The dog days are over

 
 

Former convicted criminal Michael Vick has miraculously gone on to become the best player in the NFL in recent months, writes Kevin Beirne

Since Michael Vick was drafted by the Atlanta Falcons as the first overall pick in the 2001 NFL Draft, he has been feared by every defence in the league. His time in Atlanta, however, saw him struggle in the passing game. He was inconsistent, often missing open receivers or simply not going through his progressions before putting his head down to run.

In six years with the Falcons, Vick completed only 53 per cent of his passes and had a quarterback rating of 75.7. Of course, he could always hurt teams with his running ability, but that was something which should have been used as an extra weapon, not his first option – Vick can run 40 yards in 4.32 seconds, an amazing statistic for a quarterback given that Usain Bolt’s 40-yard time is 4.22 seconds.

Following his arrest for his involvement in an underground dog-fighting club in 2007 and subsequent release from prison, Vick signed with the Philadelphia Eagles in 2009. He spent his first season as the third-string quarterback behind Donavan McNabb and the young Kevin Kolb. But when McNabb was traded to the Washington Redskins before the current 2010 and Kolb went down in the season opener, Vick got his chance.

Since then, Vick has shown tremendous maturity and is now being talked about as the front-runner for the league’s MVP award. In seven games as a starter, he has a record of 5-2 and most importantly, he is passing the ball like an elite quarterback. He has eleven touchdowns and no interceptions. He is completing 63 per cent of his passes and has seen his passer rating shoot up to a league high 108.7.

The question on everybody’s lips is: Why couldn’t he do this in Atlanta all those years ago? There are a number of reasons. First of all, Vick has one of the best coaches in the league mentoring him in the form of Andy Reid. Also, the group of receivers he is working with are far superior to those available to him at the Falcons.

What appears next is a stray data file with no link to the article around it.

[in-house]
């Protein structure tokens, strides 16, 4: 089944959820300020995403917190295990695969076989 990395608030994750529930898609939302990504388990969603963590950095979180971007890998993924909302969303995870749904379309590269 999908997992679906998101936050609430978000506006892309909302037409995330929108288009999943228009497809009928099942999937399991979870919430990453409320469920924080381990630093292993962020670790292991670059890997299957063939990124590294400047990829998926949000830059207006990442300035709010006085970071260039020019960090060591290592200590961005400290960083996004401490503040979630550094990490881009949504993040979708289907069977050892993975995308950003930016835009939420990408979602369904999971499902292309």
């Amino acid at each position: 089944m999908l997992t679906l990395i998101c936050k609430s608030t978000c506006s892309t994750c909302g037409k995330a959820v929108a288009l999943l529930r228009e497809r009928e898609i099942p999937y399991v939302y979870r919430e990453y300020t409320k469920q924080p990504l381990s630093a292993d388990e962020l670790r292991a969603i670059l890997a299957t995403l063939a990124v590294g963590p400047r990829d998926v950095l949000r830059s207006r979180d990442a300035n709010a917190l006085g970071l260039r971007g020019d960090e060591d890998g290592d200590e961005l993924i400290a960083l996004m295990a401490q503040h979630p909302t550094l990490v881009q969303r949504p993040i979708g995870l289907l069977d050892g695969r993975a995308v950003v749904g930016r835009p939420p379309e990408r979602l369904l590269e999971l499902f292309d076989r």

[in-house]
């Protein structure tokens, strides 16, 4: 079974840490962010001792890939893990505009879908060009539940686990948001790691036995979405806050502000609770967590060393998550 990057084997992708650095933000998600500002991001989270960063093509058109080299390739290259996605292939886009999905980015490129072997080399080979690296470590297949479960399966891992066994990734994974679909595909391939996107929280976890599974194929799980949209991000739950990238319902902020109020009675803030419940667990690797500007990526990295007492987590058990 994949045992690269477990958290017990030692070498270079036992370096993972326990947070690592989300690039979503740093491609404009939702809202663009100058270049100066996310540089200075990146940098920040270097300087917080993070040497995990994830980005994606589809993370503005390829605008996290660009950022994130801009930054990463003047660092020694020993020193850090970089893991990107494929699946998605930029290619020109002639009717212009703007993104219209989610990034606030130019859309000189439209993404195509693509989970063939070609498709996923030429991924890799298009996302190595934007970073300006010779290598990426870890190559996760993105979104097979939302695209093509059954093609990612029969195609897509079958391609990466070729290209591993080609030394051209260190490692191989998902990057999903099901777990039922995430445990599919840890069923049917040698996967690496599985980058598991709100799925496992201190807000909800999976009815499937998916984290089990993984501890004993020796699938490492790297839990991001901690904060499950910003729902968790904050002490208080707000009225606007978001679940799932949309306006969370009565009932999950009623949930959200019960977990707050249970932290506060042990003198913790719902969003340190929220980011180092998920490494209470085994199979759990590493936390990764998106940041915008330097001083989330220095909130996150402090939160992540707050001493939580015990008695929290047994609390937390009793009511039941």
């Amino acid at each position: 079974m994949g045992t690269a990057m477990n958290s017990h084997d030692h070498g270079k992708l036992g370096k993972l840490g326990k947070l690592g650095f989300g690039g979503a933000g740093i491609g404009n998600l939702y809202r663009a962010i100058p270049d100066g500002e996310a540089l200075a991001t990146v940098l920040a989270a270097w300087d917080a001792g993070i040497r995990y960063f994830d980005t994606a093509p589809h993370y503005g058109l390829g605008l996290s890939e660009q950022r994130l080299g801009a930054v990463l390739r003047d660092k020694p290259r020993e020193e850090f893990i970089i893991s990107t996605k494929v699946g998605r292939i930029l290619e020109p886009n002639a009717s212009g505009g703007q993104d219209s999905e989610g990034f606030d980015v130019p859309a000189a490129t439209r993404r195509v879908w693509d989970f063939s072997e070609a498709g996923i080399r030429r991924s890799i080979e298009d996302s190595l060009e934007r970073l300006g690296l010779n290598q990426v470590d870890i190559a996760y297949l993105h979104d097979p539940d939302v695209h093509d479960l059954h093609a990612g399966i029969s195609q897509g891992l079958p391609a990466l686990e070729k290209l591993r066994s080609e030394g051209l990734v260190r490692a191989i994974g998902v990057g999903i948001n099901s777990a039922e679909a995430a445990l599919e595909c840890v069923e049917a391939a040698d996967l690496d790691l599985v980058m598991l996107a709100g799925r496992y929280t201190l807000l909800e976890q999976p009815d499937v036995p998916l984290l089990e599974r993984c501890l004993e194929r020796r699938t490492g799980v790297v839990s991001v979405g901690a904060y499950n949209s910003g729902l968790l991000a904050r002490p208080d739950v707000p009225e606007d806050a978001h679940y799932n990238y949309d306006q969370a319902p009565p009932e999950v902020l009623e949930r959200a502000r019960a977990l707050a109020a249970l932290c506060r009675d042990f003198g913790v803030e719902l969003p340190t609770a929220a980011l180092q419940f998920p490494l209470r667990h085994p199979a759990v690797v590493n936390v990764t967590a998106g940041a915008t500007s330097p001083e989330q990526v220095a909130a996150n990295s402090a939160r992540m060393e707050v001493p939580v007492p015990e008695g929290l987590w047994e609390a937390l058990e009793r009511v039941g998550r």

But really, a lot of credit has to be given to Vick himself. Maybe the time he spent in prison really made him appreciate the game more and made him realise how much it meant to him.

Another reason Vick is running less is perhaps because he appreciates that he won’t survive much longer in this league if he relies on his legs like he once did. At 30 years of age, the typical point where a running back’s abilities start to fade, Vick knows that he can’t take the hits like his younger self. He knows he won’t have his speed forever, so he has adapted his game to prolong his career.

But that is not to say that the threat of a scrambling Michael Vick is gone, as he still has five touchdowns and 375 yards rushing this season. With Vick under centre, the opposing defence can’t commit too much to stopping the pass because they know he can still hurt them with his feet.

Despite the inevitable scrutiny he will receive from the press over his controversial past, this could be the year Vick earns his first Super Bowl ring.

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